Before hearing this double album I was unaware of the existence of the rockabilly hall of fame, so these 25 tracks have been not only a pleasure but an education. Bill Kirchen began in the ’70s with Commander Cody and His Lost Planet Airmen opening for bands such as Grateful Dead and The Allman Brothers. This band boasts not only 23 albums, 12 singles and 4 chart entries, but to be cited as an influence by heavy-hitters such as Willie Nelson and Waylon Jennings. Put simply, Bill Kirchen plays the guitar, and he plays it a lot. Kirchen’s style has been called “one of the most distinctive, pure-Fender Telecaster tone guitar sounds in modern music” by The Rockabilly Hall of Fame. The story goes that he plays a pretty sunburst 1959 Telecaster that he got in 1967 when he swapped his Gibson SG with a random on a bus; The rest is not history. Guitar Player magazine dubbed him “The Titan of The Telecaster” after he “played the heck out of his guitar” in New Haven.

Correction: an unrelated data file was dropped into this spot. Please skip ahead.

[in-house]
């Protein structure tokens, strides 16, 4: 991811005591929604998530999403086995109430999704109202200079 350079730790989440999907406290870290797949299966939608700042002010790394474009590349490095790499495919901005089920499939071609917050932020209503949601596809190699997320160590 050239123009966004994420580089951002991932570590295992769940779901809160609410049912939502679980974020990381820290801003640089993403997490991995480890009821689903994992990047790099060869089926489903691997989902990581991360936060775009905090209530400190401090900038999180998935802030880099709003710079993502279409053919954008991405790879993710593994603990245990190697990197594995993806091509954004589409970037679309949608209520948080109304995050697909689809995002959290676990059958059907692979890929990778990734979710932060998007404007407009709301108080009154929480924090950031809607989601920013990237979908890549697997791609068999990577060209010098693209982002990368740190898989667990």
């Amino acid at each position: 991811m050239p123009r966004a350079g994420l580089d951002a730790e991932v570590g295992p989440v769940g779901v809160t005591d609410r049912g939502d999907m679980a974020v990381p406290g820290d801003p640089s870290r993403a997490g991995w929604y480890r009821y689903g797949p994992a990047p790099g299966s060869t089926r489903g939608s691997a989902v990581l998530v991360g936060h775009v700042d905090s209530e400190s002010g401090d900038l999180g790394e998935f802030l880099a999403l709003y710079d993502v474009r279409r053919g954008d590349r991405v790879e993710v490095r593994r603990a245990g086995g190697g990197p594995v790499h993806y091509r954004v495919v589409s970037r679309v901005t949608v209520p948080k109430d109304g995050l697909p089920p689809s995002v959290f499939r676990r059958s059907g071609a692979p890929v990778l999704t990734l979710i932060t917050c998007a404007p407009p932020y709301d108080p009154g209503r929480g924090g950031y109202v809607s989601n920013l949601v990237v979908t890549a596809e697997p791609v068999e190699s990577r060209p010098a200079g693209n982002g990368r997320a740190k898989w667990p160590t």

Bill Kirchen started recording solo albums in the ’90s and, after racking up 12 albums, is still going strong. This double album is an amalgam of the three records he produced with Proper Records. The first, ‘Hammer of the Honky-tonk Gods‘ he played with Nick Lowe and was an exploration of the roots of Country. ‘Word to the Wise’ was a collaboration album that included musical royalty such as Elvis Costello, Paul Carrack, George Frayne, and Dan Hicks. In the third Proper release, Kirchen explored some of the dropped projects of Commander Cody in the album ‘Seeds and Stems’. This album, therefore, is not only a “best of” by Bill Kirchen, but it is a collection of the interesting collaborations and explorations by the Titan of Telecaster!
Normally at this stage, the review would turn to particular tracks; however this compilation has already honed the tracks from a larger pool and, as such, there is no filler here; Every track is fun and interesting. The album contains lyrics that make Kircher’s joyfulness contagious, gems such as “I know in the morning it’s gonna be good when I stick out my elbows and they don’t bump wood“, and chicken-picking classics like “Son, you’re gonna’ drive me to drinkin’ if you don’t stop drivin’ that Hot Rod Lincoln“. It is hard to believe his quiet humble admission of “don’t tell anyone, but it’s not as hard as it looks”.
Bill Kirchen once told an interviewer in his home town “I like the Telecaster”. This collection is for anyone who loves the Telecaster, but also for anyone who likes feelgood licks and obvious delightful playing. Bill Kirchen dares you not to at least tap your toe.